The General Data Protection Regulation Act (GDPR) took effect on May 25, 2018. Its stipulations further strengthened the privacy rights of EU citizens and gave them more control over their personal and sensitive data.
This posed a new challenge to businesses, as non-compliance comes with a hefty fine. Any company that collects and processes data of EU citizens needs to follow GDPR, including those in the events industry.
If you host events in the UK or if you’re using event management software that lets you collect data from guests (even if your vendors are located outside the EU), then you need to make sure your data collection process is up to date.
Key GDPR Changes
Although GDPR covers all of Europe, each country can introduce their own law to augment it. In the UK, for instance, the Data Protection Act 2018 was also introduced in May 2018 to replace the Data Protection Act 1998.
Under the GDPR, any company that processes personal or sensitive data of EU residents needs to be aware of the following changes:
- Consent forms: you need the permission of every user before you get their information. It should be through a positive opt-in that clearly details all the data you would gather and what you intend to do with them. For reference, you can go to the Information Commissioner’s Office (ICO) and look at their comprehensive guide on consent.
- Legal compliance: you need to have an in-house data protection officer (DPO) who will oversee large-scale data collection. Companies with more than 250 employees need to have proper documentation of the data they collecting and their processes. On top of that, you also need data protection policies and data protection impact assessments.
- Reporting: in the event of security breach, the ICO and all the people affected should be informed within 72 hours.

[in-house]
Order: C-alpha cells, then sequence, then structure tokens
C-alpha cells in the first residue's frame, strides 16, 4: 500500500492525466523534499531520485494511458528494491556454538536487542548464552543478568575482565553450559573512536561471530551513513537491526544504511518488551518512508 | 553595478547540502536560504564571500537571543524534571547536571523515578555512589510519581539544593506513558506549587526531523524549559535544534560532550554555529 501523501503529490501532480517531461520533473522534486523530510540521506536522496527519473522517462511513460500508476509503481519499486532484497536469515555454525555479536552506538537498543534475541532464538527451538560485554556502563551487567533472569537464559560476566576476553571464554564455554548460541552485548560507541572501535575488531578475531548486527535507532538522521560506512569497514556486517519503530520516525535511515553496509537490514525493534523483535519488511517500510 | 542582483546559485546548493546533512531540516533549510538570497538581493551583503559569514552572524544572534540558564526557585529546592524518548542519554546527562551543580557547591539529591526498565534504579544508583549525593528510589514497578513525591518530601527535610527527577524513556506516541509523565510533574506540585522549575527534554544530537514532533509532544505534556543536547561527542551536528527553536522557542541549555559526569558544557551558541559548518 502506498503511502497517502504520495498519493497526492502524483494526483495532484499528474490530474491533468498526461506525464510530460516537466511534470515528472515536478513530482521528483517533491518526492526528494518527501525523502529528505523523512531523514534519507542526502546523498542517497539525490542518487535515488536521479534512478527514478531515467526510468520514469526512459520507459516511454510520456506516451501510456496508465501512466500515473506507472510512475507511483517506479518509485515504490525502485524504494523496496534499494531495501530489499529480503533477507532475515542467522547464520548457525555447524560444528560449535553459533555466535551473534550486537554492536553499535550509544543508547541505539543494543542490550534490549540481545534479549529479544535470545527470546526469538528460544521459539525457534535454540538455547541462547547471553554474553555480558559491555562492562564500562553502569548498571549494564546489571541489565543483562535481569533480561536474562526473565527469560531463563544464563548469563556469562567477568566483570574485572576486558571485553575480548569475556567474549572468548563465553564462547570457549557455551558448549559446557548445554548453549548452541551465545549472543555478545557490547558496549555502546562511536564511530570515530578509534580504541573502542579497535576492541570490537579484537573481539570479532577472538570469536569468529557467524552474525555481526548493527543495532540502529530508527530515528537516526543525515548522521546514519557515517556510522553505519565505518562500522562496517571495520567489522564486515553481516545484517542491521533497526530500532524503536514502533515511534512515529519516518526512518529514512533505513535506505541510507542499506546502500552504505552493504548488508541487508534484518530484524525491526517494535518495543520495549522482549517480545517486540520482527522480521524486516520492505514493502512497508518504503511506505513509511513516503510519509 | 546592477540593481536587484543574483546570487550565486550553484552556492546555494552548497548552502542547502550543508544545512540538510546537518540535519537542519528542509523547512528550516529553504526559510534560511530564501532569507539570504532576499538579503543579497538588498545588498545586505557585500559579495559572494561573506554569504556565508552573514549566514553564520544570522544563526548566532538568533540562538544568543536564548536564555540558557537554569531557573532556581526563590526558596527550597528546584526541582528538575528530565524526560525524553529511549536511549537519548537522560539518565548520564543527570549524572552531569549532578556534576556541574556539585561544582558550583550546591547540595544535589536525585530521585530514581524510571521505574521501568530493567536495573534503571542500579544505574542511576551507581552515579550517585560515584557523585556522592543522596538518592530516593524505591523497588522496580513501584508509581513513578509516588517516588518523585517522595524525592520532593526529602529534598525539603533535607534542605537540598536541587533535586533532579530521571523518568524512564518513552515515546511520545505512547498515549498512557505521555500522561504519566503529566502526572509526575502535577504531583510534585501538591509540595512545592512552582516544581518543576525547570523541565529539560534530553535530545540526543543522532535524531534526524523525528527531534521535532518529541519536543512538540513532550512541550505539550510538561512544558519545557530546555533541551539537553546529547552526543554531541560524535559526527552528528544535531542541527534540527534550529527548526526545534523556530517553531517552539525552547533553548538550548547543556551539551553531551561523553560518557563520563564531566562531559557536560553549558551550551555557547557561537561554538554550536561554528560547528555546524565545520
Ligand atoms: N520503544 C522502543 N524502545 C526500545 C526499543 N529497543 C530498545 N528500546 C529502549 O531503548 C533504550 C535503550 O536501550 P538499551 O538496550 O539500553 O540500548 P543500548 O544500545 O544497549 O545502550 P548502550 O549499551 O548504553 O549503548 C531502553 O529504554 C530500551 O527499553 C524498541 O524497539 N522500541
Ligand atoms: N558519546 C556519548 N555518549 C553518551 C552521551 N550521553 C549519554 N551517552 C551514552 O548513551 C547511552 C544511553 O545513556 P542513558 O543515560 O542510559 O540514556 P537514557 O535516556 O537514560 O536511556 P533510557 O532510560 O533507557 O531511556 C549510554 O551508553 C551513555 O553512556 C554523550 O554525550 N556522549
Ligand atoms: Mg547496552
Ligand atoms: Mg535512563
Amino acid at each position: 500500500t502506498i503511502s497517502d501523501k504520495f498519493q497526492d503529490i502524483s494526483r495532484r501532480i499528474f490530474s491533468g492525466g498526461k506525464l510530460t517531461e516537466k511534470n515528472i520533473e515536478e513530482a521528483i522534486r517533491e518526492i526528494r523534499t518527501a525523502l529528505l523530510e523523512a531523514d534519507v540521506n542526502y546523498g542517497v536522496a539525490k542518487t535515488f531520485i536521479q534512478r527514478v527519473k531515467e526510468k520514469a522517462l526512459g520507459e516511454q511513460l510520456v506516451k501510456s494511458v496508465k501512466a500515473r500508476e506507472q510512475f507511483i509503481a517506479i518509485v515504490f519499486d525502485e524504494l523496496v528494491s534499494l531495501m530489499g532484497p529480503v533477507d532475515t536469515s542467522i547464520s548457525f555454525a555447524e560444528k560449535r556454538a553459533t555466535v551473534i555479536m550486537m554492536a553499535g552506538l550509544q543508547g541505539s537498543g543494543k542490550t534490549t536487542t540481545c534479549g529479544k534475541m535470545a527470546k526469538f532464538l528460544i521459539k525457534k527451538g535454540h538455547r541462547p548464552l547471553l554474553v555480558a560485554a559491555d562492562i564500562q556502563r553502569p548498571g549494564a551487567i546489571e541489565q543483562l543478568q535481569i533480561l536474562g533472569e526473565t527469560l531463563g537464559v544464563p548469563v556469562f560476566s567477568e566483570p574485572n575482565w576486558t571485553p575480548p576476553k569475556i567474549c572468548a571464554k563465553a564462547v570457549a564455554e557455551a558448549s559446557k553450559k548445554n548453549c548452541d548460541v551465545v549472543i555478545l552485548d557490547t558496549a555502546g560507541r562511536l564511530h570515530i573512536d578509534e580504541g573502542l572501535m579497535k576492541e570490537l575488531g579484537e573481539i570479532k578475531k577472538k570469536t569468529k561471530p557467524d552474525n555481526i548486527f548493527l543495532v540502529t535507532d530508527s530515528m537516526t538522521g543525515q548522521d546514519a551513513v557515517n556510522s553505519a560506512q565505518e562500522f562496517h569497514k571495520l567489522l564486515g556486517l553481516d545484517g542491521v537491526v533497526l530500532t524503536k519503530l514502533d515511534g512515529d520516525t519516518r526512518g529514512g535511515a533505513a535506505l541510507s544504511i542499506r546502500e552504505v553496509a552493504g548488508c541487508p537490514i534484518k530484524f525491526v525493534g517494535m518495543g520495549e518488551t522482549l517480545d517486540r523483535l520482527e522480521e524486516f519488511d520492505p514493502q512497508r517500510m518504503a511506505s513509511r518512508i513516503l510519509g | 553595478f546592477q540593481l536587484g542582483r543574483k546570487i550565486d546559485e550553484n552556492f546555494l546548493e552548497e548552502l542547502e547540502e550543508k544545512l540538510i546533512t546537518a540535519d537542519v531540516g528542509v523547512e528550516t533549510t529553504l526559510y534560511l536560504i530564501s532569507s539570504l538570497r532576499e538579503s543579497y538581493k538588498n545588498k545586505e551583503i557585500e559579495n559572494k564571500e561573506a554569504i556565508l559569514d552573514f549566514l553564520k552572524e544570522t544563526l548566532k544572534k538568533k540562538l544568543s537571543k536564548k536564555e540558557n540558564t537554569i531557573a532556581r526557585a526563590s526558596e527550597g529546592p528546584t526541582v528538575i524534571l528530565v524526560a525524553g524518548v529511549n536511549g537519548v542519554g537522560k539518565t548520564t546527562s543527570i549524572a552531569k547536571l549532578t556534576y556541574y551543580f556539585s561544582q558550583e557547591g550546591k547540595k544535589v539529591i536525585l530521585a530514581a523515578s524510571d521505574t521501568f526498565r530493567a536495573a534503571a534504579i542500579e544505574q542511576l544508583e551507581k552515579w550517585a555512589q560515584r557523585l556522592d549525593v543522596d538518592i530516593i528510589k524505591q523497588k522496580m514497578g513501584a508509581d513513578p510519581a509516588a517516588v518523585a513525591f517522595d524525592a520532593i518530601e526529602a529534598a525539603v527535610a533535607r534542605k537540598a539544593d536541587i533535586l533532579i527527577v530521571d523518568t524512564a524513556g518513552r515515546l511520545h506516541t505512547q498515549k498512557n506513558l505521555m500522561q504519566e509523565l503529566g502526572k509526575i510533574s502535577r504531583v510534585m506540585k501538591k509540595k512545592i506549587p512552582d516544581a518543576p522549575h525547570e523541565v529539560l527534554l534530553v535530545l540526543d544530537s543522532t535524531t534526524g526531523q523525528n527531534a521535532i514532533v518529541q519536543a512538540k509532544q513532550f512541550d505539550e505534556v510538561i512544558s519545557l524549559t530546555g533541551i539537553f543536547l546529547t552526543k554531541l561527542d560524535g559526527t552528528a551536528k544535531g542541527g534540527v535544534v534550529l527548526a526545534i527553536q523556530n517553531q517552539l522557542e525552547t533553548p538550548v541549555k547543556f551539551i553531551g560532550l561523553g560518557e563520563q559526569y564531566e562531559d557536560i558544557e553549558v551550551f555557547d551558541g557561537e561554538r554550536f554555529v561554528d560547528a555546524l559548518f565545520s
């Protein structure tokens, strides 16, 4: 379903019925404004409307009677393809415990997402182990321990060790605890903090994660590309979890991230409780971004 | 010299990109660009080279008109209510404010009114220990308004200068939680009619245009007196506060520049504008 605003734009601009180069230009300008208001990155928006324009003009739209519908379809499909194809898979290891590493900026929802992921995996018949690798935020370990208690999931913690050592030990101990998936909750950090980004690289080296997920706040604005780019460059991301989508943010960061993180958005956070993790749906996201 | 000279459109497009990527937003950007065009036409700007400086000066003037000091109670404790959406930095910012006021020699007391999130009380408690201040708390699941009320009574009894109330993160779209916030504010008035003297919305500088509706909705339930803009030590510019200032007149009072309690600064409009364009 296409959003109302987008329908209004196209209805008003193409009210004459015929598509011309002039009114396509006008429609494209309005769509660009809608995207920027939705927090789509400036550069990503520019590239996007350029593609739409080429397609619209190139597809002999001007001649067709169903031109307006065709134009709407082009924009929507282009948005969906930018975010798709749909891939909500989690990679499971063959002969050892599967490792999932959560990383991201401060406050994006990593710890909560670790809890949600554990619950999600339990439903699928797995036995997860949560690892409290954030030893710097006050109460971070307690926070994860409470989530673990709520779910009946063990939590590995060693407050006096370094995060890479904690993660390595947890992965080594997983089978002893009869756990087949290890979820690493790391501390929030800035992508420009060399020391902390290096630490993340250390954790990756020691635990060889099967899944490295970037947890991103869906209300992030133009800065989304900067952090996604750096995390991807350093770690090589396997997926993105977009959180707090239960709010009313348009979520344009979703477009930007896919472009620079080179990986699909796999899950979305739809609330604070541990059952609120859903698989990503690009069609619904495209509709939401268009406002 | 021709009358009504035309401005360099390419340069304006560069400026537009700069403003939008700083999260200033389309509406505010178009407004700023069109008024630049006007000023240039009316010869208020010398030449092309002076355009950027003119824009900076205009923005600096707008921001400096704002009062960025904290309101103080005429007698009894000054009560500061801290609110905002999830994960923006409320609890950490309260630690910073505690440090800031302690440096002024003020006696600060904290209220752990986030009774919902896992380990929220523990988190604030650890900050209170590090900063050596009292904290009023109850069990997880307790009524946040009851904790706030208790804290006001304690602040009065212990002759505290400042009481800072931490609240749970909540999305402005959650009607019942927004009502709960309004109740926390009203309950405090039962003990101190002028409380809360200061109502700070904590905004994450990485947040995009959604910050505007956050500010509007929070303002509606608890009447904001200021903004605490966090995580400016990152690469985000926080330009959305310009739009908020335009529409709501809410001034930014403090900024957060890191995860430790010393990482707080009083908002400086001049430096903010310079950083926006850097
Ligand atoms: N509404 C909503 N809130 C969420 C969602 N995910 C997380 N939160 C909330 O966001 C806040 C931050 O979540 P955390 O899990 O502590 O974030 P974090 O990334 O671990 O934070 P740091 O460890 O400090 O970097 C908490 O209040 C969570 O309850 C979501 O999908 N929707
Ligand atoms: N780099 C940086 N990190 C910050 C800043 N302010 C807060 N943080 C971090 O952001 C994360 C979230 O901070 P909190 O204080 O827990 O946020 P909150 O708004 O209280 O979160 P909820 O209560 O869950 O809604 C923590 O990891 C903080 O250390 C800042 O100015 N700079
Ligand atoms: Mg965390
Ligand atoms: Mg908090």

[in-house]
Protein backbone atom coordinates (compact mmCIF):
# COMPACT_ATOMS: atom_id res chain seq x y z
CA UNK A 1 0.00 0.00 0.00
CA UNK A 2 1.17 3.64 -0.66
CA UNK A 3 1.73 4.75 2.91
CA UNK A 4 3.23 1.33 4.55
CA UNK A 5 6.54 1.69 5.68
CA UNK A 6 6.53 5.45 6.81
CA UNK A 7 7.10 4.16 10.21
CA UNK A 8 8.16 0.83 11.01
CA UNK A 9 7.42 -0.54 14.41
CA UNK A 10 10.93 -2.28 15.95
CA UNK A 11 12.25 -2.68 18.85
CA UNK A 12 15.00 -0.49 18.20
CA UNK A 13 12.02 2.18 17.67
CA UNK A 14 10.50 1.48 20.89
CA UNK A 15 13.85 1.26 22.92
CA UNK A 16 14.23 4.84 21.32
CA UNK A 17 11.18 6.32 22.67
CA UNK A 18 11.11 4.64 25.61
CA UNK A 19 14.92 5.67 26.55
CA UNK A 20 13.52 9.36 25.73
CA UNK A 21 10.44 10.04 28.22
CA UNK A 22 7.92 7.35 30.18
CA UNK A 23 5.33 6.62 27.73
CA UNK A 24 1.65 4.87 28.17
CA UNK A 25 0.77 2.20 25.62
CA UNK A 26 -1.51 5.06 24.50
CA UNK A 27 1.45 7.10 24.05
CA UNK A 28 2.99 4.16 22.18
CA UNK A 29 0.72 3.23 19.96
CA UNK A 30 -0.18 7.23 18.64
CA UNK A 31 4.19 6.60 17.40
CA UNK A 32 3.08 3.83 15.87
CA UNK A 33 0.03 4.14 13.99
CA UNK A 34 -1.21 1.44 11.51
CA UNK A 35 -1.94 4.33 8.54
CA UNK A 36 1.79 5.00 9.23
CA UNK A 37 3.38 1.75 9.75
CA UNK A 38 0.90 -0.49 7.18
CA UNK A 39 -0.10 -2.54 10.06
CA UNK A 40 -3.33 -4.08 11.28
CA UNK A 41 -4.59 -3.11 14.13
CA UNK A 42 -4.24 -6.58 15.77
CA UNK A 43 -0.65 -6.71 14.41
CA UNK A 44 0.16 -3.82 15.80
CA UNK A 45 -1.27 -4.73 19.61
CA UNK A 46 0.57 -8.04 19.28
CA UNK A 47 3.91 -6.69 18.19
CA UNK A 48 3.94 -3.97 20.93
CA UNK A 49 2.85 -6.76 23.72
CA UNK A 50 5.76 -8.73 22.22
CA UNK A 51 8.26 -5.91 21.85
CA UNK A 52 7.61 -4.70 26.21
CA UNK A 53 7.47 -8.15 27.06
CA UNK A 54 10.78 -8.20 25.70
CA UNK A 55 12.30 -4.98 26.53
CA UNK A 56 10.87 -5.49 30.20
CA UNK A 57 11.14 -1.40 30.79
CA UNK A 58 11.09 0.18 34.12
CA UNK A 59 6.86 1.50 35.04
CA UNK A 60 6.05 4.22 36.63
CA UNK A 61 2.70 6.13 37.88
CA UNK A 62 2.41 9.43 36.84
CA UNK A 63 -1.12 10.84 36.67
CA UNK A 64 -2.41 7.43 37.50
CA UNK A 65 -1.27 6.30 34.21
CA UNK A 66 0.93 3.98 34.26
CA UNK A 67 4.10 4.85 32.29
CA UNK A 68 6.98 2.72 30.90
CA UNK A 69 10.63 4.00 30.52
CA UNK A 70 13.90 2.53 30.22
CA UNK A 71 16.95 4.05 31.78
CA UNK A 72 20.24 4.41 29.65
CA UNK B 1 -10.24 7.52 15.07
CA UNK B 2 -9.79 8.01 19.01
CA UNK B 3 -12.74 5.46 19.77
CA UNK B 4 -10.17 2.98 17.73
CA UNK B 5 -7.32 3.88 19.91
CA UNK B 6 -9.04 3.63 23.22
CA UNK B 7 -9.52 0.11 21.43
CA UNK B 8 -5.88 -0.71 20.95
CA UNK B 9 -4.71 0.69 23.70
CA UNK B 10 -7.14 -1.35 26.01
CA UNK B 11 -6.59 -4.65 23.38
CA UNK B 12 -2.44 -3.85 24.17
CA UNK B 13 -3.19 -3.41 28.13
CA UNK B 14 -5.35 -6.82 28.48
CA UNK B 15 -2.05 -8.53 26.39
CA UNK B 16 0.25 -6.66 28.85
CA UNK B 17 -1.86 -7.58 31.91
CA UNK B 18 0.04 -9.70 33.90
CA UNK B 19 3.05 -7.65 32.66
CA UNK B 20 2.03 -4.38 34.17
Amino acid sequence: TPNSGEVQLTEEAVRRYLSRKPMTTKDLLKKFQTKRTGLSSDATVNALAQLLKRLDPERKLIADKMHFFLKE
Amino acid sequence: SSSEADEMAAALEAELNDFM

- Request for transparency: individuals have the right to file a Subject Access Request (SAR) so they can see the kind of data you have on them. This should come at no cost. They also have the right to have their data removed, transferred, or object to how their data is processed.
- Fines: small offences can be fined up to €10 million (£8.8 million) or 2% of the company’s global turnover (whichever is greater), while grave offences can be fined up to €20 million (£17.6 million) or 4% of the company’s global turnover (whichever is greater).
How does GDPR Impact Corporate Event Management?
Event management is a world away from what it was a few years ago. With new technologies having transformed the event industry, we are able to market and stream events on social media and collect more information than ever before. We are also able to connect and engage with attendees far more productively.
However, this also opens the door for cyber criminals looking to hack into systems and steal personal or sensitive information to advance their own illegal ends. The Facebook-Cambridge Analytica scandal early this year is a prime example of this, as millions of users’ data were accessed by a third-party app and allegedly swayed the US presidential elections.
One of the key reasons why GDPR came into force is because previous legislation just doesn’t properly cover the nuances of the internet, social media, and other modern data collection technologies.
In the events industry, we are affected by GDPR in the following ways:
- Use of data collection tools: we use various tools (e.g. registration systems, mobile apps, surveys, lead capture) to collect attendee information. These tools need to be regulated, so guests will not be subjected to the same situation as that of Facebook.
- Collecting sensitive information: we gather attendee names, contact details, employment information, gender, disabilities, and dietary preferences—all of which are sensitive in nature and can be used for criminal purposes in the hands of the wrong people.
- Data-driven marketing: with data-driven marketing starting to be crucial for meetings and events, you need to understand the kind of information you are allowed to collect, and what to do with it.
Organisers have to be aware of the stipulations of this law as it completely changes how you will gather, process, and protect information of EU residents, especially in the use of marketing and personalisation.
Sharing with third-party organisations (e.g., venues, sponsors, agencies, tech providers) is also covered by law—both your company and the vendor must be compliant, regardless of location.
What About Brexit?
In mid-2017, the UK confirmed GDPR compliance despite its looming EU exit. In fact, prior to its May 25th implementation, studies show that 61% of UK organisations were already compliant, as they performed data audits, documented processes, and trained employees. However, there are still those who expect to be compliant only a year or so after implementation.